Slazenger
07-28-2007, 10:49 AM
Great topic
There are 3 things I always keep in mind when I play poorly against a weaker opponent.
1)Im not as good as I think I am
2)Inconsistency is the hallmark of the recreational player
3)Even Fed occassionally struggles with his first round opponents.

Venus and Serena always struggle in the early rounds to lesser opponents now but that is because they play so little. In their prime they were spending 30mins max on court in the first couple of rounds.

The difference between Fed and his first round opponents is not as big as the difference between a 3.5 and a 4.5. Those guys can play serious tennis.

The 1st point is really the answer here.
If someone is pushing you with 'slow balls', junk, no pace etc then you aren't as good as you feel when you are hitting big forehands when you are given pace.
A 4.5 I believe has developed controlled aggression and can attack these balls or at the very least (on a bad day) get them back in play in a favourable position.

35ft6
07-28-2007, 10:53 AM
If I'm hitting with somebody and they're really inconsistent, my level of play usually drops unless I'm just really having a great day. I try to hit it right to them more, softer, in their preferred strike zone, and I can't turn it back on after that. Plus, you just lose interest when they can't get more than a few shots in at a time.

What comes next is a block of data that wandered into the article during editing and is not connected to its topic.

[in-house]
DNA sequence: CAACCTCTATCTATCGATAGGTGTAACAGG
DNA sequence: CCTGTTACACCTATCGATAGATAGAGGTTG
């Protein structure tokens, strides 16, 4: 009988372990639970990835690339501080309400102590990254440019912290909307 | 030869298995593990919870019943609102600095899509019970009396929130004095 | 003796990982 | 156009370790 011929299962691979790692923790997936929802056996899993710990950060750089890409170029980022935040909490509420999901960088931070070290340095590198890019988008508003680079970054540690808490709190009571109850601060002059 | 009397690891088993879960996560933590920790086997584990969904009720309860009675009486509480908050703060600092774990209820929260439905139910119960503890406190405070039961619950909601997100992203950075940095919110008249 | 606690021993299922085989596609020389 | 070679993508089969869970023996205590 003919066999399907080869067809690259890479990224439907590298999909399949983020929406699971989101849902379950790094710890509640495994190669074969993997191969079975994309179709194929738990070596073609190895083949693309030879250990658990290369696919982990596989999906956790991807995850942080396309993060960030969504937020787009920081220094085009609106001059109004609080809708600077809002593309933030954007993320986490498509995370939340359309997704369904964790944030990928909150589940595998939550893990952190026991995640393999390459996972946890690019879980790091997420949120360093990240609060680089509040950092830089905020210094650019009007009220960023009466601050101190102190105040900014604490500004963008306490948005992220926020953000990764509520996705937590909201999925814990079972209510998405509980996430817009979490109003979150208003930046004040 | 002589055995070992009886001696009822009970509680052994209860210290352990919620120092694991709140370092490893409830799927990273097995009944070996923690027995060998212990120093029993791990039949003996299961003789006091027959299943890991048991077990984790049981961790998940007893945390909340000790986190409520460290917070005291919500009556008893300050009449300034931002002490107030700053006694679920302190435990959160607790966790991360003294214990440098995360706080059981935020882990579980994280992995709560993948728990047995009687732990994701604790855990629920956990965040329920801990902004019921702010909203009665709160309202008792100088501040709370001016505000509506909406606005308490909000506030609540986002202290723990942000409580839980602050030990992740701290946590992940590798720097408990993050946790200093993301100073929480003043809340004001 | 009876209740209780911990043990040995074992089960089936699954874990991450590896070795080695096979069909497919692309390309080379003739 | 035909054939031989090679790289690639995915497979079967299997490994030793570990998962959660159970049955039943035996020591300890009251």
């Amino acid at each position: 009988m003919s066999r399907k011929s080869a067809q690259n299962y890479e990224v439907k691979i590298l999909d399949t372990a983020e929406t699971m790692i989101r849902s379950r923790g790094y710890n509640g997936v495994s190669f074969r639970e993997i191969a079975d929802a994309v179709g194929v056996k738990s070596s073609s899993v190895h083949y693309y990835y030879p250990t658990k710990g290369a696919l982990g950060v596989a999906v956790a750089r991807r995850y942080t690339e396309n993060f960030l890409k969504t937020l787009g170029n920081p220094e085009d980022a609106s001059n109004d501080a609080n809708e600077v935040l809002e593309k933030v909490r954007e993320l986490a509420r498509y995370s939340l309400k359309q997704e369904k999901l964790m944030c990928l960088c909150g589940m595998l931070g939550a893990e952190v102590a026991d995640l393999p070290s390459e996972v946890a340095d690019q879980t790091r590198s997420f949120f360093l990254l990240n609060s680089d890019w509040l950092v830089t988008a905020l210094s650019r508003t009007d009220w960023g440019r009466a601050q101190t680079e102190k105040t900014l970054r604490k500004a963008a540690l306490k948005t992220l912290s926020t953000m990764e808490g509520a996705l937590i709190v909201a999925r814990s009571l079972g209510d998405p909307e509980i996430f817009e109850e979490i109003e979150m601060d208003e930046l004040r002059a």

Fedace
07-28-2007, 10:55 AM
I can't see a 4.5 losing to a true 3.5. They don't have the game to hurt you.
How did you lose? What exactly did your opponent do right, or what did you do wrong?

I'm a 5.0 but when I was a 4.5 I would play 3.5s dead tired after playing 2 matches in a day and it wouldn't be close. Some of the games may be close but the score was never better than 2 and 2. Also when playing them, I never at any point felt they could win the match.

This was a league doubles match. they had one weapon, deadly accurate lobs. and funnily enough, they could handle big pace with topspin. When i hit good deep approach shots, they were lobbing over my partner so i couldn't really come in everytime. They could not handle pace off my serve but they kept breaking my partner. I was only 4.5 player on the court. my partner was about 3.5 and our opponents were close to 4.0 if at that. they really knew the doubles positioning well and knew when to hit lobbs and when to hit no pace nerf ball passing shots but they were fairly well placed. What do you do in these situations ?? how can i as the best player on the court make up and come thru with a win ??:confused:

Slazenger
07-28-2007, 11:01 AM